In Viatka, tensions over the departure of the region’s revolutionary history from the template desired by the central Istpart were exacerbated by conflicts between Novoselov and two Bolsheviks who had been active in Viatka in 1917 but were in the mid-twenties working or studying in Moscow – Petr Kapustin and Andrei Kuchkin. To enhance their career prospects, the latter two found it in their interests to exaggerate what they had accomplished in Viatka during 1917. The Viatka Istpart’s anniversary edition of collected essays by historians about that year threatened to undermine their claims. As pre-publication reviewers, they subjected some of the essays to withering criticism. Yet Old Bolsheviks in Viatka’s Istpart rallied to Novoselov’s and the essay authors’ defence. With the conflict not yet resolved, and stricken with tuberculosis, Novoselov left Viatka for the North Caucasus in August 1927.
The Viatka Istpart’s ambitious plans for commemorating the 1917 anniversary were contingent on ample funding promised from the regional party committee, but this did not come through. Instead, cuts were made to a range of party and state bodies’ activities. Viatka Istpart in 1926 lost its publishing house, which was closed because it had lost money by publishing more than it could sell, and due to ‘sloppy business practices’ (p. 90). The central Istpart had similar difficulties selling all copies of its books printed by Gosizdat. Istpart accused Gosizdat of failing to market and advertise its books. But the Istpart in Moscow had delivered to the press more than it had initially planned for publication on the anniversary of 1905 revolution. The USSR suffered from insufficient paper in 1925–7. There was also a significant and ‘growing backlog of unsold books’ (p. 92).
Because of this experience, the CC Press Department ordered Istpart to drastically scale down its plans to publish on the 1917 anniversary. Despite protests from Pokrovsky and from local Istparts including Viatka, cuts had to be made. The major collection the Viatka Istpart had planned about the revolution and civil war in its province had to be reduced from 800 to 188 pages and from a print run of 5,000 to 1,500 copies. Entries over 100 pages were cut to 13–20 pages. Holmes notes that a 200-page handwritten manuscript about labour unions’ activity during the revolution in Viatka was never published but remains in the local archive. According to Holmes, a corollary reason for cutting the size of publications was so that they could be edited more effectively to create a narrative that coincided with political imperatives.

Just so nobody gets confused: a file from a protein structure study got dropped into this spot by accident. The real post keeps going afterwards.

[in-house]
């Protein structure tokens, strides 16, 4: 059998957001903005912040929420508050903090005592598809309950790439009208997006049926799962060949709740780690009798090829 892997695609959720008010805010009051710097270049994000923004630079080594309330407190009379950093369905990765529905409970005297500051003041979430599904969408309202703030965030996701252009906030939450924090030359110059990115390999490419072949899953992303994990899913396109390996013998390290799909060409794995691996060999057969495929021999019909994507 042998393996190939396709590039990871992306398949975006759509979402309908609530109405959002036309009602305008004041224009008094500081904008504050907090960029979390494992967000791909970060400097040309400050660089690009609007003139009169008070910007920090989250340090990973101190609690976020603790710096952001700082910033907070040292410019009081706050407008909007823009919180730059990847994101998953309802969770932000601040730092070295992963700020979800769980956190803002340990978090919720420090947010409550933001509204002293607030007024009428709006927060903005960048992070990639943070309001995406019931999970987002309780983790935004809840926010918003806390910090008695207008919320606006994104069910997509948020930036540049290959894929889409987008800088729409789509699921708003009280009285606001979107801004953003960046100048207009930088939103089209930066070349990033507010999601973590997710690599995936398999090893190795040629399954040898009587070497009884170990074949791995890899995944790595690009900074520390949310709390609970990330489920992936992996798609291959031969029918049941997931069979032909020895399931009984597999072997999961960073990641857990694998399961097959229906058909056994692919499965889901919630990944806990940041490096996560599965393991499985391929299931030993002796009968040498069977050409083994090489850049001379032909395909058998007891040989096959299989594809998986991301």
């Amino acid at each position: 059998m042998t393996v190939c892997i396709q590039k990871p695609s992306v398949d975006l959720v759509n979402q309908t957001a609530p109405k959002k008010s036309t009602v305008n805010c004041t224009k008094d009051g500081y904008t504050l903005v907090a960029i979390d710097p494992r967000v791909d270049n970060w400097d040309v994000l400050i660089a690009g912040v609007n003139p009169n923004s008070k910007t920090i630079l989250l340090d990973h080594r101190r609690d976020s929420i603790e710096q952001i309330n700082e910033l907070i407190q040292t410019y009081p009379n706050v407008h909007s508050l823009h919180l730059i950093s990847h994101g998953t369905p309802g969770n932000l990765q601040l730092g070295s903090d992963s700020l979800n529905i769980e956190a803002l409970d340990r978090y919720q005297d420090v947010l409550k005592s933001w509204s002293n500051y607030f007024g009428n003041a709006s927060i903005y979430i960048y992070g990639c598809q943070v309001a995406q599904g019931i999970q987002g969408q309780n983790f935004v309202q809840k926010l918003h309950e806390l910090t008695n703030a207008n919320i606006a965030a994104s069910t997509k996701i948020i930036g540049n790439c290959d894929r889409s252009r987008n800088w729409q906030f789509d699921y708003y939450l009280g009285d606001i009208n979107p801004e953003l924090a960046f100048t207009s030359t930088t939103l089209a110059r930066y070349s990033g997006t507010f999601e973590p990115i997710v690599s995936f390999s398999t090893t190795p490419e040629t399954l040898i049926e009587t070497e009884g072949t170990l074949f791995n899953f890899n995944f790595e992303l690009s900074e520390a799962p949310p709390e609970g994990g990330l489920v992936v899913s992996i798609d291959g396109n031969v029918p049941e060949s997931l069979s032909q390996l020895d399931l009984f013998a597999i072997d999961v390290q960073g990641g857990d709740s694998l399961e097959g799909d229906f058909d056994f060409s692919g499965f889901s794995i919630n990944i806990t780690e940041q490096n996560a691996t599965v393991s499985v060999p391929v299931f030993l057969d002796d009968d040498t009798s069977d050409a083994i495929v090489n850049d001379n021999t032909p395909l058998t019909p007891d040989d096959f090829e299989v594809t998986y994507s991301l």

Meanwhile, the formation of the Society of Marxist Historians in 1925 strengthened the tendency for history to be treated as a political tool rather than as a scholarly discipline. By the time Istpart’s Fourth Conference was held in January 1927, few voices still defended history as an academic field, the majority calling instead for its outright politicisation. Delegates passed resolutions ‘making their agency’s work relevant to the party’s struggle against petty bourgeois and bourgeois influence and all forms of deviation’ (p. 109). Istpart had ambitious plans to control how central and regional museums depicted the 1917 revolution. Archival access, too, began to be politicised, with researchers needing to be party members in good standing. By order of Viacheslav Mikhailovich Molotov, 25,000 tons of archival documents depicting unacceptable versions of history were destroyed from February 1927 to October 1929. Viatka’s Istpart oversaw the dispatch of 101 tons of archival documents for pulping. These were selected by staff who were not trained archivists or historians.
Depiction of oppositionist figures’ roles in 1917 were distorted to make them more vulnerable to attack in the late 1920s. While Trotsky replied in detail to an Istpart questionnaire about his 1917 activity, he also expressed certainty that it would not be written about accurately. He included criticism of Stalin in his answers. Memoirs by Shliapnikov and other Old Bolsheviks came under attack as reflecting a ‘wretched philosophy of history’ that was not ‘materialist’ (p. 113). Yet historians still extensively cited Shliapnikov’s memoirs regarding 1917. In March 1928, the Istpart collegium resolved not to endorse volume four of Shliapnikov’s memoir concerning 1917, but also not to block its publication. Holmes supposes this may have been because much of the memoir had already appeared in print as articles in Proletarskaia revoliutsiia. He asserts,
As in his earlier volumes, Shliapnikov relied on a wide range of documents, avoided caricatures, emphasized the material rather than political objectives of the Russian populace, and acknowledged the significance of spontaneity. He did not embellish Stalin’s role and treated Martov, Trotsky, and, after March, Kamenev and Zinoviev as influential antagonists of the Provisional Government and war. (p. 125, footnote 57.)